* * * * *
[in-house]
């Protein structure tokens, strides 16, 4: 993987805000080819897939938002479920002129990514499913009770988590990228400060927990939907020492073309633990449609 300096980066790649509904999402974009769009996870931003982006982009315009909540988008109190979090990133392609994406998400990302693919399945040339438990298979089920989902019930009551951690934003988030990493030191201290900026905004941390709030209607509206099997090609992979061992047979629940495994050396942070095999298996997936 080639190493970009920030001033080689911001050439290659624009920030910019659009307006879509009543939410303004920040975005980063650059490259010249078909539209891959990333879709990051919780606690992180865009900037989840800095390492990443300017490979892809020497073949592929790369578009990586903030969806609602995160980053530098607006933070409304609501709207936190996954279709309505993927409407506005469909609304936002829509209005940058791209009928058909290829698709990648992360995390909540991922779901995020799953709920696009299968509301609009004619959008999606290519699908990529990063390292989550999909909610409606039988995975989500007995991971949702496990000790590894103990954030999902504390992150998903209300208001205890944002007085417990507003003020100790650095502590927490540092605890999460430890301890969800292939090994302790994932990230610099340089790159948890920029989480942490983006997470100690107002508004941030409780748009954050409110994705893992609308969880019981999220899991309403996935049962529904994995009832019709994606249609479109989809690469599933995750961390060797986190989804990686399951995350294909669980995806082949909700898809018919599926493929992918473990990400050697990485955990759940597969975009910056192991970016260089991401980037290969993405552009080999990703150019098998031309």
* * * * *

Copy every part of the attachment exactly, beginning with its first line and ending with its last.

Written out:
[in-house]
């Protein structure tokens, strides 16, 4: 993987805000080819897939938002479920002129990514499913009770988590990228400060927990939907020492073309633990449609 300096980066790649509904999402974009769009996870931003982006982009315009909540988008109190979090990133392609994406998400990302693919399945040339438990298979089920989902019930009551951690934003988030990493030191201290900026905004941390709030209607509206099997090609992979061992047979629940495994050396942070095999298996997936 080639190493970009920030001033080689911001050439290659624009920030910019659009307006879509009543939410303004920040975005980063650059490259010249078909539209891959990333879709990051919780606690992180865009900037989840800095390492990443300017490979892809020497073949592929790369578009990586903030969806609602995160980053530098607006933070409304609501709207936190996954279709309505993927409407506005469909609304936002829509209005940058791209009928058909290829698709990648992360995390909540991922779901995020799953709920696009299968509301609009004619959008999606290519699908990529990063390292989550999909909610409606039988995975989500007995991971949702496990000790590894103990954030999902504390992150998903209300208001205890944002007085417990507003003020100790650095502590927490540092605890999460430890301890969800292939090994302790994932990230610099340089790159948890920029989480942490983006997470100690107002508004941030409780748009954050409110994705893992609308969880019981999220899991309403996935049962529904994995009832019709994606249609479109989809690469599933995750961390060797986190989804990686399951995350294909669980995806082949909700898809018919599926493929992918473990990400050697990485955990759940597969975009910056192991970016260089991401980037290969993405552009080999990703150019098998031309």